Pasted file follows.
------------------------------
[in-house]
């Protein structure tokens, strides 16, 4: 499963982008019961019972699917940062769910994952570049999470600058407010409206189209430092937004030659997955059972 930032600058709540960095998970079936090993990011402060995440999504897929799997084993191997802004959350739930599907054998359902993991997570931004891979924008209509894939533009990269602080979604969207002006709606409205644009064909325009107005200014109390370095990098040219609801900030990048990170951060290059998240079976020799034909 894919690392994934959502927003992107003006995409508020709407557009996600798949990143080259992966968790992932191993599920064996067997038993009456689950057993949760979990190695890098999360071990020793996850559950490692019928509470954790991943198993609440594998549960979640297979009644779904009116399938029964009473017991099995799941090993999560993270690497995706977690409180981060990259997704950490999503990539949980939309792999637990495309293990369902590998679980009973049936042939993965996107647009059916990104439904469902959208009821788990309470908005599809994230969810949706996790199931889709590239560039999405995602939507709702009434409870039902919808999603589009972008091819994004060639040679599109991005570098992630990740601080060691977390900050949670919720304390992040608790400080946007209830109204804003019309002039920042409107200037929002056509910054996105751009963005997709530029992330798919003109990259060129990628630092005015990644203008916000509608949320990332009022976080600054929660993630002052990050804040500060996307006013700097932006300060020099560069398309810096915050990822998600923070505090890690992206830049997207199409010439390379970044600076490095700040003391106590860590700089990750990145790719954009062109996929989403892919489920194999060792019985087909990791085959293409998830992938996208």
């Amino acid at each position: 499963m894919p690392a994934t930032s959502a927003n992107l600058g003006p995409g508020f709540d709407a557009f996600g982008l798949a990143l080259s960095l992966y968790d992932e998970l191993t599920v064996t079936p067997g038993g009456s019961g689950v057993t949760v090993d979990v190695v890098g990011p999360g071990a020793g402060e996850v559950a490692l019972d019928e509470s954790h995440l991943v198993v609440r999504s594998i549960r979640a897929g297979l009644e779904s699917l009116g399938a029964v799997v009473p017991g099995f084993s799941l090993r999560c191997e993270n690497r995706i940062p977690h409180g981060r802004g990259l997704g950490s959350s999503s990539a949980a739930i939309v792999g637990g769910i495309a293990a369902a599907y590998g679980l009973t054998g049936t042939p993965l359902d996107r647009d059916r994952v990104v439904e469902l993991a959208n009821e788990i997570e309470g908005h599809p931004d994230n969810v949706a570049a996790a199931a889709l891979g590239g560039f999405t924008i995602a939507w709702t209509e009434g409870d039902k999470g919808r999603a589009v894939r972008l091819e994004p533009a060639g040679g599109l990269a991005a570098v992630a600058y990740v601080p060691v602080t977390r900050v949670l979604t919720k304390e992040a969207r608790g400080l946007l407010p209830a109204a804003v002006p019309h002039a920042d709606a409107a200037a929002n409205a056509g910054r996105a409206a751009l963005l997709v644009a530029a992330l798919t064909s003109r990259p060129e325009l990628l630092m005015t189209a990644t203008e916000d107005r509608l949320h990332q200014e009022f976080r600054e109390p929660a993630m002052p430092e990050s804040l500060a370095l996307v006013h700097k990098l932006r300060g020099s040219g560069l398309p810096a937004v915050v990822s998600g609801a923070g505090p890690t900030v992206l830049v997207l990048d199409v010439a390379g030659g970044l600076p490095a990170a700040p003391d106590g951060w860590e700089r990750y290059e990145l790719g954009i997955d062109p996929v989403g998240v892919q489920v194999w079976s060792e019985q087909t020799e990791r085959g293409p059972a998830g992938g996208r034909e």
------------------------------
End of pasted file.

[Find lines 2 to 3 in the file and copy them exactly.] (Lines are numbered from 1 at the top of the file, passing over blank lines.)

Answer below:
């Protein structure tokens, strides 16, 4: 499963982008019961019972699917940062769910994952570049999470600058407010409206189209430092937004030659997955059972 930032600058709540960095998970079936090993990011402060995440999504897929799997084993191997802004959350739930599907054998359902993991997570931004891979924008209509894939533009990269602080979604969207002006709606409205644009064909325009107005200014109390370095990098040219609801900030990048990170951060290059998240079976020799034909 894919690392994934959502927003992107003006995409508020709407557009996600798949990143080259992966968790992932191993599920064996067997038993009456689950057993949760979990190695890098999360071990020793996850559950490692019928509470954790991943198993609440594998549960979640297979009644779904009116399938029964009473017991099995799941090993999560993270690497995706977690409180981060990259997704950490999503990539949980939309792999637990495309293990369902590998679980009973049936042939993965996107647009059916990104439904469902959208009821788990309470908005599809994230969810949706996790199931889709590239560039999405995602939507709702009434409870039902919808999603589009972008091819994004060639040679599109991005570098992630990740601080060691977390900050949670919720304390992040608790400080946007209830109204804003019309002039920042409107200037929002056509910054996105751009963005997709530029992330798919003109990259060129990628630092005015990644203008916000509608949320990332009022976080600054929660993630002052990050804040500060996307006013700097932006300060020099560069398309810096915050990822998600923070505090890690992206830049997207199409010439390379970044600076490095700040003391106590860590700089990750990145790719954009062109996929989403892919489920194999060792019985087909990791085959293409998830992938996208």
């Amino acid at each position: 499963m894919p690392a994934t930032s959502a927003n992107l600058g003006p995409g508020f709540d709407a557009f996600g982008l798949a990143l080259s960095l992966y968790d992932e998970l191993t599920v064996t079936p067997g038993g009456s019961g689950v057993t949760v090993d979990v190695v890098g990011p999360g071990a020793g402060e996850v559950a490692l019972d019928e509470s954790h995440l991943v198993v609440r999504s594998i549960r979640a897929g297979l009644e779904s699917l009116g399938a029964v799997v009473p017991g099995f084993s799941l090993r999560c191997e993270n690497r995706i940062p977690h409180g981060r802004g990259l997704g950490s959350s999503s990539a949980a739930i939309v792999g637990g769910i495309a293990a369902a599907y590998g679980l009973t054998g049936t042939p993965l359902d996107r647009d059916r994952v990104v439904e469902l993991a959208n009821e788990i997570e309470g908005h599809p931004d994230n969810v949706a570049a996790a199931a889709l891979g590239g560039f999405t924008i995602a939507w709702t209509e009434g409870d039902k999470g919808r999603a589009v894939r972008l091819e994004p533009a060639g040679g599109l990269a991005a570098v992630a600058y990740v601080p060691v602080t977390r900050v949670l979604t919720k304390e992040a969207r608790g400080l946007l407010p209830a109204a804003v002006p019309h002039a920042d709606a409107a200037a929002n409205a056509g910054r996105a409206a751009l963005l997709v644009a530029a992330l798919t064909s003109r990259p060129e325009l990628l630092m005015t189209a990644t203008e916000d107005r509608l949320h990332q200014e009022f976080r600054e109390p929660a993630m002052p430092e990050s804040l500060a370095l996307v006013h700097k990098l932006r300060g020099s040219g560069l398309p810096a937004v915050v990822s998600g609801a923070g505090p890690t900030v992206l830049v997207l990048d199409v010439a390379g030659g970044l600076p490095a990170a700040p003391d106590g951060w860590e700089r990750y290059e990145l790719g954009i997955d062109p996929v989403g998240v892919q489920v194999w079976s060792e019985q087909t020799e990791r085959g293409p059972a998830g992938g996208r034909e």